Petroleum Generation and Expulsion: Process Understanding and Application to Norwegian North Sea Source Rocks

Initial geochemical screening of the Upper Jurassic Mandal formation (TOC, Rock-Eval) identifies a very prone petroleum source rock that is situated in the maturity window to generate petroleum. Nevertheless, composition and amounts of predicted hydrocarbons reveals significant discrepancies to actual accumulations encountered in identified trap structures. Petroleum generation and expulsion models for petroleum source rocks are relatively simplistic, often combining kinetic descriptions of oil (often C5+) and gas (C1-4) generation with arbitrary sorption threshold values and a basic permeability description of the source rock. While generally satisfactory for assessing bulk volumes generated and expelled from a source rock such approaches omit a range of chemical and physical details of the processes and effects involved, which may be critical for predicting the amount and type of retained and expelled fluids, and changes of these amounts and compositions as a function of maturity. Barren petroleum accumulations in potential trap structures could likely be attributed to delayed expulsion due to adsorption thresholds varying from commonly applied sorption models (e.g. Pepper and Corvi, 1995). Brief comparisons drawn to several Upper Jurassic source rocks as the Draupne formation indicate high lateral variability in deposition and preservation of organic matter of this Upper Jurassic main source rock of the central North Sea petroleum system.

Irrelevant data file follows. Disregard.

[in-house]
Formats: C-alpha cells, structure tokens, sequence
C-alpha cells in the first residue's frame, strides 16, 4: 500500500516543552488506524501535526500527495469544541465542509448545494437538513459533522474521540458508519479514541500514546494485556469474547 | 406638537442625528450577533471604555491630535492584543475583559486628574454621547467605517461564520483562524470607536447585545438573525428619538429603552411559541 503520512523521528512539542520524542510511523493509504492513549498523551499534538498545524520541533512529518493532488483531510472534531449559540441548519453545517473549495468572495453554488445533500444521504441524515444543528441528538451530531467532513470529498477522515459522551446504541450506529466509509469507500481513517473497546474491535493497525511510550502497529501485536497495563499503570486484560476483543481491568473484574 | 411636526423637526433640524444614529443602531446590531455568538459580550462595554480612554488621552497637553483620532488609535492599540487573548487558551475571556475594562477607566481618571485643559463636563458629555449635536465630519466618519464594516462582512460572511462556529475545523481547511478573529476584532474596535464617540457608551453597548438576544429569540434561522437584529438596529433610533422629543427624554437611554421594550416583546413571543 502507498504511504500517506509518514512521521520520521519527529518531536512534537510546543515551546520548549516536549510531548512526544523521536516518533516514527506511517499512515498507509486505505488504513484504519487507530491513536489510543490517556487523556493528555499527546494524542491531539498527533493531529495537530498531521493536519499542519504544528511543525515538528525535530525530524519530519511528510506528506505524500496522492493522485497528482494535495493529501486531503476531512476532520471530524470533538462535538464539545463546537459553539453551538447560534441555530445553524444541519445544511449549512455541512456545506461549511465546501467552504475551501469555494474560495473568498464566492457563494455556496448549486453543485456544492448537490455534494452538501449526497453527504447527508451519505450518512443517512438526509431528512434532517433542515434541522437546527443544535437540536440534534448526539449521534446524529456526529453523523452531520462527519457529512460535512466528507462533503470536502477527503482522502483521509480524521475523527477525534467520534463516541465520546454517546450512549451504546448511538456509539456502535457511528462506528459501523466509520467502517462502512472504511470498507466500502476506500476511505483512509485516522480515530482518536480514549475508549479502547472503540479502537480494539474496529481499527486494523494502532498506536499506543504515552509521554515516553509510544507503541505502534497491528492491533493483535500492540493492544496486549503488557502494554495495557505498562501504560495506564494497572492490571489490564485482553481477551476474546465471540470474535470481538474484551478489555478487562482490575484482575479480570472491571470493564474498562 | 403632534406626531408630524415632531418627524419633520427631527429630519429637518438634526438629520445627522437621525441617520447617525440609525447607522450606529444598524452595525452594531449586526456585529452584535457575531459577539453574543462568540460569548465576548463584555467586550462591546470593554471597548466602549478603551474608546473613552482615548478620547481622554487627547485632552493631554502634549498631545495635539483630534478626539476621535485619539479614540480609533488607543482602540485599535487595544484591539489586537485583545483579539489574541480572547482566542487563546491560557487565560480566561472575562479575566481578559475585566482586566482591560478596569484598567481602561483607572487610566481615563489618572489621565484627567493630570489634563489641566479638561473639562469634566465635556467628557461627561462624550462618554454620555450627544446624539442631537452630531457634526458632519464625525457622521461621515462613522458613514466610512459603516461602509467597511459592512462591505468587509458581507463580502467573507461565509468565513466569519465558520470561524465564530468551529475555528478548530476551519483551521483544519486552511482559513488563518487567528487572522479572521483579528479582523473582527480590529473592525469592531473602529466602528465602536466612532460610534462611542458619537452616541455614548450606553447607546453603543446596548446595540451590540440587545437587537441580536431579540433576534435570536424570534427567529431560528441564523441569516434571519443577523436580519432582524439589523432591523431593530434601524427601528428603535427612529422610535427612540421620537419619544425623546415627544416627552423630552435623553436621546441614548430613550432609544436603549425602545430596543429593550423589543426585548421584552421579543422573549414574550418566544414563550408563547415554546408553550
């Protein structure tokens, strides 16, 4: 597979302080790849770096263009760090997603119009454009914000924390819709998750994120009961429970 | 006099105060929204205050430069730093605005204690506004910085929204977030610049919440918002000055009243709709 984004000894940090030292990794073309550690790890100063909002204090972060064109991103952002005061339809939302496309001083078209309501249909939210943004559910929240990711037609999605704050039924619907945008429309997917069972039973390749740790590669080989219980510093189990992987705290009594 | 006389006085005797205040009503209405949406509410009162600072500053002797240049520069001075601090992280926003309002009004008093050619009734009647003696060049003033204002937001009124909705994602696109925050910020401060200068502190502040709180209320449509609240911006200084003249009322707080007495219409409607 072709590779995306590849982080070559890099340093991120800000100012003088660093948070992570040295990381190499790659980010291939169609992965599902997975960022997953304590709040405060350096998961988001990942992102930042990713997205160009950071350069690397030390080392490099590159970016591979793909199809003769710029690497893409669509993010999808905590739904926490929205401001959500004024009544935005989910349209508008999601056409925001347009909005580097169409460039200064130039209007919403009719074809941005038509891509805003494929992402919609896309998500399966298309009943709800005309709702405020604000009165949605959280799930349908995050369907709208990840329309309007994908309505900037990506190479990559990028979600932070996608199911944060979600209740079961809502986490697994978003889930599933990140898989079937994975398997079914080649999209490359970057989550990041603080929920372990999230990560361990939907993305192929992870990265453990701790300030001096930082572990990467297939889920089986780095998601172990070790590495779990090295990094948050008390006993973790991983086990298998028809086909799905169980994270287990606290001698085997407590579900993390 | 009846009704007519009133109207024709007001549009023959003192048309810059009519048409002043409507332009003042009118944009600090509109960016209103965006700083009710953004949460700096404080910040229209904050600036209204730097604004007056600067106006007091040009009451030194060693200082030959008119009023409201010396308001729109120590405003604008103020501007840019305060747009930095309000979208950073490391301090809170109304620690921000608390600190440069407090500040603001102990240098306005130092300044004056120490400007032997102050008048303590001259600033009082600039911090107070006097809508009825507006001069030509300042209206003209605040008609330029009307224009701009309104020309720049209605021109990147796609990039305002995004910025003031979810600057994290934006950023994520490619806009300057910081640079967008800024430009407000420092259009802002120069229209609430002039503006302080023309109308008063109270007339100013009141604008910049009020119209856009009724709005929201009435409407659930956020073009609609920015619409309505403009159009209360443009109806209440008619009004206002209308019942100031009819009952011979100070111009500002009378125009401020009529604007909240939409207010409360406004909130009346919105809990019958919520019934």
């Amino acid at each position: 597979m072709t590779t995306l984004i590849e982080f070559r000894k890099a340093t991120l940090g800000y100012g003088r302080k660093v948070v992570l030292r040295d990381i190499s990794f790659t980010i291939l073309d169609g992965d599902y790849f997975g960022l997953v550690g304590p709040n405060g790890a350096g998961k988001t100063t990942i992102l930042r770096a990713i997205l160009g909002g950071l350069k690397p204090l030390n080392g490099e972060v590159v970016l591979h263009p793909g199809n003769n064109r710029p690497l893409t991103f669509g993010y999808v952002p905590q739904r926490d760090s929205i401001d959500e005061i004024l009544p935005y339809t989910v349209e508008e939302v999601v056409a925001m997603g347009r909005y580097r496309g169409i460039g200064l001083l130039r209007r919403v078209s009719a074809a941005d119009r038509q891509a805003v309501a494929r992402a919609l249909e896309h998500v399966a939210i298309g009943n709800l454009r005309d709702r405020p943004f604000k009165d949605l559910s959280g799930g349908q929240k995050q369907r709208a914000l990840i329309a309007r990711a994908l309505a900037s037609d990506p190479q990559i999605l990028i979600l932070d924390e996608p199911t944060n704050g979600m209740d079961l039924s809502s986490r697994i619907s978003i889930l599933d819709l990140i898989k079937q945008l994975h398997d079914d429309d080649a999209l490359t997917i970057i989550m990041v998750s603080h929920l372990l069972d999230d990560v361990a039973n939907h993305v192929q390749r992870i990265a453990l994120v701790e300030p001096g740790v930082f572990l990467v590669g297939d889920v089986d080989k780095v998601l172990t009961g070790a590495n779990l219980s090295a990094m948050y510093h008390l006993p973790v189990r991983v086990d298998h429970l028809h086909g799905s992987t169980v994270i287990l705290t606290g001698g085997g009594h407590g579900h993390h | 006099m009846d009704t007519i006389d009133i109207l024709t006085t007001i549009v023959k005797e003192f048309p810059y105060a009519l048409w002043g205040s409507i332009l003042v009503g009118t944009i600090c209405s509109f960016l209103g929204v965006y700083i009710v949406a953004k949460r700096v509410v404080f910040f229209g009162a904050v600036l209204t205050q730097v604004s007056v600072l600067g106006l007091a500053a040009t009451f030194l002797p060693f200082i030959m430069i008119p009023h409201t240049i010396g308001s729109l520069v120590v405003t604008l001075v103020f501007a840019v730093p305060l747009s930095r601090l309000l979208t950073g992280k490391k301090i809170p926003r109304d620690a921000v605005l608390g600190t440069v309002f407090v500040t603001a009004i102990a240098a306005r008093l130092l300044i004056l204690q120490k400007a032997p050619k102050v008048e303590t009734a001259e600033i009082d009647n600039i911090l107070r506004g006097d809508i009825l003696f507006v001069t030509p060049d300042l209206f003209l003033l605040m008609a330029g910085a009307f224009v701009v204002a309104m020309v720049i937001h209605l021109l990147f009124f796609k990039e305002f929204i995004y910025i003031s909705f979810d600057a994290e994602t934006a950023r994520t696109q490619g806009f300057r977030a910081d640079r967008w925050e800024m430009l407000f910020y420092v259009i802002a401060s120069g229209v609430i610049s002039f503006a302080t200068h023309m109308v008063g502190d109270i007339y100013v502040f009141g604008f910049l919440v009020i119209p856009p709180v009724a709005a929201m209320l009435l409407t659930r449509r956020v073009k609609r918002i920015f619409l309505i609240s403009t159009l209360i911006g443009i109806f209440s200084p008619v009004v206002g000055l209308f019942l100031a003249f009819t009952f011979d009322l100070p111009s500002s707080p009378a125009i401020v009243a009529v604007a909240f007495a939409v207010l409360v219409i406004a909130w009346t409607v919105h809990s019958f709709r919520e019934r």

• quantifying the in-place retained petroleum as a function of TOC, kerogen type, rock maturity and mineralogy + comparison to expelled/accumulated petroleum compositions using MPLC, GC-MS, GC-IR-MS, FT-ICR-MS
  • developing more realistic sorption descriptions including influence of kerogen type on molecular and physical structure and influence of fluid type generated
  • generating compositional kinetic descriptions for individual source rock units coupled with a new expulsion/retention model applicable for conventional and unconventional petroleum system assessments 
Schematic visualization of a hydrocarbon prospect (after Tissot & Welte, 1984) showing compositional changes of generated petroleum when migrating within the source rock and expelled to the carrier bed. Question marks represent the processes of e.g. fractionation and retention that are under investigation in this project


  • Prof. Brian Horsfield 
  • Volker Ziegs

Partners & Funding:

  • Det Norske Oljeselskap ASA